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OUTDOORS Walk of the month – The Rocky Mountain Way

Outdoor Living

Walk

Ramble The Rocky Mountain Way


Walking
Martin Dillane

Trail surface: Great Western Greenway, bog roads and quiet country roads
Difficulty: Moderate bike trail for experienced mountain bikers
Distance: 19.35km
Highest point: 100m
Duration: Biking 2.5 hours, hiking 4.5 hours
Dogs: No dogs allowed, as this walk goes through open farmland.
Start: Newport – trail starts at Canon Killeen park; Mulranny – up behind the Mulranny Park Hotel on the Greenway.
Description: Magnificent views of Clew Bay, Croagh Patrick and the heather-clad slopes of the Nephin Mountains. From Glendahurk, Glenthomas and Glenamaddoo rushing mountain streams hurry onward to Clew Bay.  

Well before walking became the number one outdoor activity in Ireland, Burrishoole landowners recognised their countryside’s potential for tourism and walking. So much so that in the mid 2000s a whole network of trails were established in the area. This network, stretching from Newport to Mulranny, contains 12 loops in total, most of which will soon be Fáilte Ireland accredited – another first for an area that set the standard for looped walks many years ago.
Over the last few years the Greenway has been developed and has been an incredible success. The loops now need to reflect this change and adapt accordingly. This is being done currently in an exciting new inititive which will see five new map boards being designed and installed for the loops. Improvements are also being done to the actual routes and new trail furniture and safety features are being added.       
This month’s walk/cycle is a really interesting one. It reflects many of these changes. It begins and finishes on the Greenway but also takes in all the very best scenery the Burrishoole loops have to offer. It starts in Newport or Mulranny and travels on the Greenway for around two kilometres before heading north along the upper spine of the Burrishoole loops.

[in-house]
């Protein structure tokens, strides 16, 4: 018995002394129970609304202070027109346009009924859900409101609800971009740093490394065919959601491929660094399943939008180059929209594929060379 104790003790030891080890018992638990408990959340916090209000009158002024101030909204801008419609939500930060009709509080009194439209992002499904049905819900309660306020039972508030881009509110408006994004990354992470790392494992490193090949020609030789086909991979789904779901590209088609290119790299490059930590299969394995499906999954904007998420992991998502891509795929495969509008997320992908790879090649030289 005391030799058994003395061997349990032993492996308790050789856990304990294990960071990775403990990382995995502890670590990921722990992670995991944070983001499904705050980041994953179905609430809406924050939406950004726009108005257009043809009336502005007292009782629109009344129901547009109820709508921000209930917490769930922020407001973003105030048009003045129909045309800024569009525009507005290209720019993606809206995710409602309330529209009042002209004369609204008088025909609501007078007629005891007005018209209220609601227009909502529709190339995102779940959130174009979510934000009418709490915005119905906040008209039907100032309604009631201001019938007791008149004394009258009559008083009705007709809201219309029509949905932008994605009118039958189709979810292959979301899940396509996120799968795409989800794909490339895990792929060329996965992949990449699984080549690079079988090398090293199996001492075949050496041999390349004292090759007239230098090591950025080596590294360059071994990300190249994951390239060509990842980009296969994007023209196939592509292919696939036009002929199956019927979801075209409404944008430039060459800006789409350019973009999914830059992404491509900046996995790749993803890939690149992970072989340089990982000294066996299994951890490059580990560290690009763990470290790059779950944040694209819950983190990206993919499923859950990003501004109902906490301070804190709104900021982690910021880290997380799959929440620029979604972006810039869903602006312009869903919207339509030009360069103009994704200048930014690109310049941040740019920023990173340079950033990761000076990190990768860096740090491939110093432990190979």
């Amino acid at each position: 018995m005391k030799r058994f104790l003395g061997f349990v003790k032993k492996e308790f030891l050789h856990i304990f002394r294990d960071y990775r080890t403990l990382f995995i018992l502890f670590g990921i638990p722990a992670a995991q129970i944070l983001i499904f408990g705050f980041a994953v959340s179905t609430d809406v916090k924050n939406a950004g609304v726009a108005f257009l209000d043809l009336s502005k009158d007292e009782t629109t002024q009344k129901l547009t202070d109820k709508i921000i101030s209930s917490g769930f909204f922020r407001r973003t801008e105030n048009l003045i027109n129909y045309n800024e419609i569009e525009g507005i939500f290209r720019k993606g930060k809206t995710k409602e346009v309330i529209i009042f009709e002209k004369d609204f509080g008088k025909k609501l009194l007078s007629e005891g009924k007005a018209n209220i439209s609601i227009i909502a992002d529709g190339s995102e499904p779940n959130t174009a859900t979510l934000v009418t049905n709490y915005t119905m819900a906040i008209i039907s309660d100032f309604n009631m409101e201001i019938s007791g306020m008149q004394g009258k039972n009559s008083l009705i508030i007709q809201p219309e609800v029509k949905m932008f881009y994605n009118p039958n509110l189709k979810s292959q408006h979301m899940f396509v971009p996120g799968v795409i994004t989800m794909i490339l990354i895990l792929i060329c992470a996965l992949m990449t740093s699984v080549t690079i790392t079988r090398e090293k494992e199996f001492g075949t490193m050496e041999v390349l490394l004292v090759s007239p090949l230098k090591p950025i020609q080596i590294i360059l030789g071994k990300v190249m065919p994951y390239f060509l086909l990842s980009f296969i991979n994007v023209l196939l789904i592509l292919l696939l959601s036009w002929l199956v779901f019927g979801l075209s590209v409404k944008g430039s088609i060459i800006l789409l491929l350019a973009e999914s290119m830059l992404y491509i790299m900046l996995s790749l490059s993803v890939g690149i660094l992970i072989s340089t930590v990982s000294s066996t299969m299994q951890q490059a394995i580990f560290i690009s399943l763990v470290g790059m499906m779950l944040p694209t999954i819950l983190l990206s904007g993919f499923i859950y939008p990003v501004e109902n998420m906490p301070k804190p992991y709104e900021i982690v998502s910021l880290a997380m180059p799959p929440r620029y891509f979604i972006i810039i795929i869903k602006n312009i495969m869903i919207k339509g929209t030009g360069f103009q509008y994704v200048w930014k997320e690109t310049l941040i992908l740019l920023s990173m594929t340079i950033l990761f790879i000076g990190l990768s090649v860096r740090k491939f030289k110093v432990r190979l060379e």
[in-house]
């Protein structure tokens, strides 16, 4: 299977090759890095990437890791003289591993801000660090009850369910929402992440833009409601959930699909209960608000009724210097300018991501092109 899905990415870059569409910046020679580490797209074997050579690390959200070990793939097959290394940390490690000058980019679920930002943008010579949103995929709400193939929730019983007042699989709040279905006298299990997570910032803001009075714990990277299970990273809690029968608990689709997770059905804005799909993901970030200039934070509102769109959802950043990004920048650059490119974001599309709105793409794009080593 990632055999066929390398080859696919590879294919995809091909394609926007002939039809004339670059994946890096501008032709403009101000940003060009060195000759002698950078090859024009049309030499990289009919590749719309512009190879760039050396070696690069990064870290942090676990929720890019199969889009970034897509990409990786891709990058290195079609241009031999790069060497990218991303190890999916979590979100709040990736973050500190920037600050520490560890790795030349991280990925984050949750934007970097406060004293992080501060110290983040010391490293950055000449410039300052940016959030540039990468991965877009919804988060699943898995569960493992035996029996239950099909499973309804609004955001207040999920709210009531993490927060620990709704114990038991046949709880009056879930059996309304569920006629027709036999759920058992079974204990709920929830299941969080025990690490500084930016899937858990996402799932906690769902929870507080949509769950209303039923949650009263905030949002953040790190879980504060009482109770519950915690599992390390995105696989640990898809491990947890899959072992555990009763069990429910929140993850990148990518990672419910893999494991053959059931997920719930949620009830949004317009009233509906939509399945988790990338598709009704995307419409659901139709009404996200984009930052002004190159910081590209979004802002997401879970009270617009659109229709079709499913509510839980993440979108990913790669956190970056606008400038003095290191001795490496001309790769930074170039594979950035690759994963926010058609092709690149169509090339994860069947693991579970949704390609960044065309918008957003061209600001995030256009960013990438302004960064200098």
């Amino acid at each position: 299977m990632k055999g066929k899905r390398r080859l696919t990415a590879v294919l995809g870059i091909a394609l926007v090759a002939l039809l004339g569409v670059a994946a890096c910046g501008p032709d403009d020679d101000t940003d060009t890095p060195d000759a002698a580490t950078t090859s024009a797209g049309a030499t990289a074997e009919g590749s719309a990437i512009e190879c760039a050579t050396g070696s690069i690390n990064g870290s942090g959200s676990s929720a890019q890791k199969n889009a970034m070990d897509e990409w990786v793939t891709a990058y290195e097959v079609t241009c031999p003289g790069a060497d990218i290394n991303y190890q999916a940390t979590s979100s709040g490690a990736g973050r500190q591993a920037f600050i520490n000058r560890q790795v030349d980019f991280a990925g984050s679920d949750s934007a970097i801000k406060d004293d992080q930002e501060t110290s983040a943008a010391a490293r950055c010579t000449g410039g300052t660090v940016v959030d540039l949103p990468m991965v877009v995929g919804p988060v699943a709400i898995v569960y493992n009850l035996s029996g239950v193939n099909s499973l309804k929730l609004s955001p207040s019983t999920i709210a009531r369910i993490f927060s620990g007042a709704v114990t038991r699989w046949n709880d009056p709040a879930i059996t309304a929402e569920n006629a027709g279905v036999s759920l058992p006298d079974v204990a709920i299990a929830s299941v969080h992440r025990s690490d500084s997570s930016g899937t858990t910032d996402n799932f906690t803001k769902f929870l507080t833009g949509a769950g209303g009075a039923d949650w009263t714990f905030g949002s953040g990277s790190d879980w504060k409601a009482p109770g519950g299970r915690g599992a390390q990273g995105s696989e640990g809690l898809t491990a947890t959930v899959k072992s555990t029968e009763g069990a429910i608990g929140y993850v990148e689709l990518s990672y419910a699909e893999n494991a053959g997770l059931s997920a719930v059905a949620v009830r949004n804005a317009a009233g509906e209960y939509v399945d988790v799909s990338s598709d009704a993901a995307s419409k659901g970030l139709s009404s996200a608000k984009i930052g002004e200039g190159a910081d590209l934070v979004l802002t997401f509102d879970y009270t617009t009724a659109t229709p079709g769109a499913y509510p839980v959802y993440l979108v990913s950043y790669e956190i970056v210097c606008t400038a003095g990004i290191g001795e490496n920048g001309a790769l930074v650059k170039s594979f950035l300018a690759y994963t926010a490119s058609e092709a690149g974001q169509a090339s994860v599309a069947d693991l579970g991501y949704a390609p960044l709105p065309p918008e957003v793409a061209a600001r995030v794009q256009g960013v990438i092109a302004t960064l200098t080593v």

I couldn’t have picked a better time of year to have cycled the trail, as the weather in late April was absolutely beautiful. I departed Newport heading west on the Greenway before joining the Lettermaghera loop. Then it was up through the Wire Hills to uncover the myriad of spectacular lakes that lie off the tourist trail, hidden from the main Newport to Mulranny road. The final climb took me through the village of Lettermaghera.
After gaining height, the views of Clew Bay and the surrounding area opened up before me. On this day, the sky was the clearest blue you could imagine filled with the sound of skylarks soaring and diving in their courtship rituals. I was now on the Rocky Mountain Way proper, a route that took me all the way to Mulranny, whilst looking down at the busier Greenway below.
I travelled through townlands with ancient Irish names like Min Na Clocha Finne, Srahcorrick and Cathreenbrack. By a strange twist of fate, it was here I ran into Barry Dalby from East West mapping. He is compiling a list of these names to include on a map covering all the Nephin Beg range from Newport to Bangor. This old Gaelic heritage is priceless and should be preserved.
I arrived in Mulranny three hours after leaving Newport, delighted to avail of some lunch at the hotel. With the wind now on my back, I returned to Newport via the Rockfleet Castle Loop … but that’s a story for another day.

Martin Dillane is Rural Recreation Officer with South West Mayo Development Company. Next month, he starts a series of monthly articles on the Western Way.